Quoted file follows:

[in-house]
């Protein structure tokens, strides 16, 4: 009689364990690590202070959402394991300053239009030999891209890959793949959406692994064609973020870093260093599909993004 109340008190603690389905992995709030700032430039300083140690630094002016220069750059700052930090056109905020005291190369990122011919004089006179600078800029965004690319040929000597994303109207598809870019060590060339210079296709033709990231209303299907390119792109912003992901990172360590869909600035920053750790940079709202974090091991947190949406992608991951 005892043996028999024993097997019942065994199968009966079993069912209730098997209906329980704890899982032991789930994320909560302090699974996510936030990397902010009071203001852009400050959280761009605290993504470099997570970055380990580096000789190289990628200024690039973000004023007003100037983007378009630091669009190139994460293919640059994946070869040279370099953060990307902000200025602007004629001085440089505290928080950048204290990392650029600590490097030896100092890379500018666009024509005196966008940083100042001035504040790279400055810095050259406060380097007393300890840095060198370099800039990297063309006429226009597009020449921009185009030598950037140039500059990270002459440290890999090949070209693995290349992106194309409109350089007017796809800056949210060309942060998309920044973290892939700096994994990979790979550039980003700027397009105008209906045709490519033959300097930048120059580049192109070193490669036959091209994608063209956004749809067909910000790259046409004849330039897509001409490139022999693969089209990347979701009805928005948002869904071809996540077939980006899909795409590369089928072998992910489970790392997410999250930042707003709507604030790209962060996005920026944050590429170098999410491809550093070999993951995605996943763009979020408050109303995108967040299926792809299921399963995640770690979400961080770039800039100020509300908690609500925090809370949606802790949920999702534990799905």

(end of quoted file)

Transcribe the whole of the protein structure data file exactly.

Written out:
[in-house]
């Protein structure tokens, strides 16, 4: 009689364990690590202070959402394991300053239009030999891209890959793949959406692994064609973020870093260093599909993004 109340008190603690389905992995709030700032430039300083140690630094002016220069750059700052930090056109905020005291190369990122011919004089006179600078800029965004690319040929000597994303109207598809870019060590060339210079296709033709990231209303299907390119792109912003992901990172360590869909600035920053750790940079709202974090091991947190949406992608991951 005892043996028999024993097997019942065994199968009966079993069912209730098997209906329980704890899982032991789930994320909560302090699974996510936030990397902010009071203001852009400050959280761009605290993504470099997570970055380990580096000789190289990628200024690039973000004023007003100037983007378009630091669009190139994460293919640059994946070869040279370099953060990307902000200025602007004629001085440089505290928080950048204290990392650029600590490097030896100092890379500018666009024509005196966008940083100042001035504040790279400055810095050259406060380097007393300890840095060198370099800039990297063309006429226009597009020449921009185009030598950037140039500059990270002459440290890999090949070209693995290349992106194309409109350089007017796809800056949210060309942060998309920044973290892939700096994994990979790979550039980003700027397009105008209906045709490519033959300097930048120059580049192109070193490669036959091209994608063209956004749809067909910000790259046409004849330039897509001409490139022999693969089209990347979701009805928005948002869904071809996540077939980006899909795409590369089928072998992910489970790392997410999250930042707003709507604030790209962060996005920026944050590429170098999410491809550093070999993951995605996943763009979020408050109303995108967040299926792809299921399963995640770690979400961080770039800039100020509300908690609500925090809370949606802790949920999702534990799905």